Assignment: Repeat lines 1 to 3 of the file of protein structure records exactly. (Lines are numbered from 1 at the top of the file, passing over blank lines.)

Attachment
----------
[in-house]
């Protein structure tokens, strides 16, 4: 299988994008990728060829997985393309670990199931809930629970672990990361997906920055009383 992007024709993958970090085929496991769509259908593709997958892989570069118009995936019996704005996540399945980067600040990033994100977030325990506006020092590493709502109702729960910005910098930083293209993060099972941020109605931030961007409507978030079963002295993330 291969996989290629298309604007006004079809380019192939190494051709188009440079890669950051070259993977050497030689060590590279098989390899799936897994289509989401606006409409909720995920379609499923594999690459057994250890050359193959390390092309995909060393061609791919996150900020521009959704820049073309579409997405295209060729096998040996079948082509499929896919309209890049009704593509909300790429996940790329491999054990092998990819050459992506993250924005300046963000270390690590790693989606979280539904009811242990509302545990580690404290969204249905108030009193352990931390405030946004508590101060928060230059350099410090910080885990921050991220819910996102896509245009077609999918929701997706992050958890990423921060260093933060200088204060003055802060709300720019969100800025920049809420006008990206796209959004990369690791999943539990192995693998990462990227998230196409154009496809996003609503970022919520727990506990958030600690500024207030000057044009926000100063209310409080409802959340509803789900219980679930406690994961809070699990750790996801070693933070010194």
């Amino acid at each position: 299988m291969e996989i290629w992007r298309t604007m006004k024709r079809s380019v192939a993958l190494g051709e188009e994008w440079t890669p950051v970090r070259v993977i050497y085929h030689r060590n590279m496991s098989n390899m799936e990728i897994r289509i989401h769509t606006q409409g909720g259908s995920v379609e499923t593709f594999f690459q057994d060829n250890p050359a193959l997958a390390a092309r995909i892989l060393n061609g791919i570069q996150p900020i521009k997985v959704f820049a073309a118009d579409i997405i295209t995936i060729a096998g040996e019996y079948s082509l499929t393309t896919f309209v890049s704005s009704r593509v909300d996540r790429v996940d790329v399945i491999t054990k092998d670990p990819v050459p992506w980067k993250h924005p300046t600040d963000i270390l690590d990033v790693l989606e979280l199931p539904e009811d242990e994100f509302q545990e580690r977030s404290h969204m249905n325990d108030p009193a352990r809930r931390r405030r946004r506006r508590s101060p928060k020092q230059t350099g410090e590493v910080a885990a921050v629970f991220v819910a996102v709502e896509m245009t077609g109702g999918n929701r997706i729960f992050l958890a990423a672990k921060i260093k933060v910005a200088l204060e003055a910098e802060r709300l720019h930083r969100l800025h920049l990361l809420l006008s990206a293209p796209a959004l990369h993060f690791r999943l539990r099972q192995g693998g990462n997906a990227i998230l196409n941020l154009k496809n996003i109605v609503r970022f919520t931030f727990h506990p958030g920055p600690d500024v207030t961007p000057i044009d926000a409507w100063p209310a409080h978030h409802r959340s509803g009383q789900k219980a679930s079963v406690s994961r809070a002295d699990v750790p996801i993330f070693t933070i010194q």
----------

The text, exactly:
[in-house]
């Protein structure tokens, strides 16, 4: 299988994008990728060829997985393309670990199931809930629970672990990361997906920055009383 992007024709993958970090085929496991769509259908593709997958892989570069118009995936019996704005996540399945980067600040990033994100977030325990506006020092590493709502109702729960910005910098930083293209993060099972941020109605931030961007409507978030079963002295993330 291969996989290629298309604007006004079809380019192939190494051709188009440079890669950051070259993977050497030689060590590279098989390899799936897994289509989401606006409409909720995920379609499923594999690459057994250890050359193959390390092309995909060393061609791919996150900020521009959704820049073309579409997405295209060729096998040996079948082509499929896919309209890049009704593509909300790429996940790329491999054990092998990819050459992506993250924005300046963000270390690590790693989606979280539904009811242990509302545990580690404290969204249905108030009193352990931390405030946004508590101060928060230059350099410090910080885990921050991220819910996102896509245009077609999918929701997706992050958890990423921060260093933060200088204060003055802060709300720019969100800025920049809420006008990206796209959004990369690791999943539990192995693998990462990227998230196409154009496809996003609503970022919520727990506990958030600690500024207030000057044009926000100063209310409080409802959340509803789900219980679930406690994961809070699990750790996801070693933070010194």
């Amino acid at each position: 299988m291969e996989i290629w992007r298309t604007m006004k024709r079809s380019v192939a993958l190494g051709e188009e994008w440079t890669p950051v970090r070259v993977i050497y085929h030689r060590n590279m496991s098989n390899m799936e990728i897994r289509i989401h769509t606006q409409g909720g259908s995920v379609e499923t593709f594999f690459q057994d060829n250890p050359a193959l997958a390390a092309r995909i892989l060393n061609g791919i570069q996150p900020i521009k997985v959704f820049a073309a118009d579409i997405i295209t995936i060729a096998g040996e019996y079948s082509l499929t393309t896919f309209v890049s704005s009704r593509v909300d996540r790429v996940d790329v399945i491999t054990k092998d670990p990819v050459p992506w980067k993250h924005p300046t600040d963000i270390l690590d990033v790693l989606e979280l199931p539904e009811d242990e994100f509302q545990e580690r977030s404290h969204m249905n325990d108030p009193a352990r809930r931390r405030r946004r506006r508590s101060p928060k020092q230059t350099g410090e590493v910080a885990a921050v629970f991220v819910a996102v709502e896509m245009t077609g109702g999918n929701r997706i729960f992050l958890a990423a672990k921060i260093k933060v910005a200088l204060e003055a910098e802060r709300l720019h930083r969100l800025h920049l990361l809420l006008s990206a293209p796209a959004l990369h993060f690791r999943l539990r099972q192995g693998g990462n997906a990227i998230l196409n941020l154009k496809n996003i109605v609503r970022f919520t931030f727990h506990p958030g920055p600690d500024v207030t961007p000057i044009d926000a409507w100063p209310a409080h978030h409802r959340s509803g009383q789900k219980a679930s079963v406690s994961r809070a002295d699990v750790p996801i993330f070693t933070i010194q």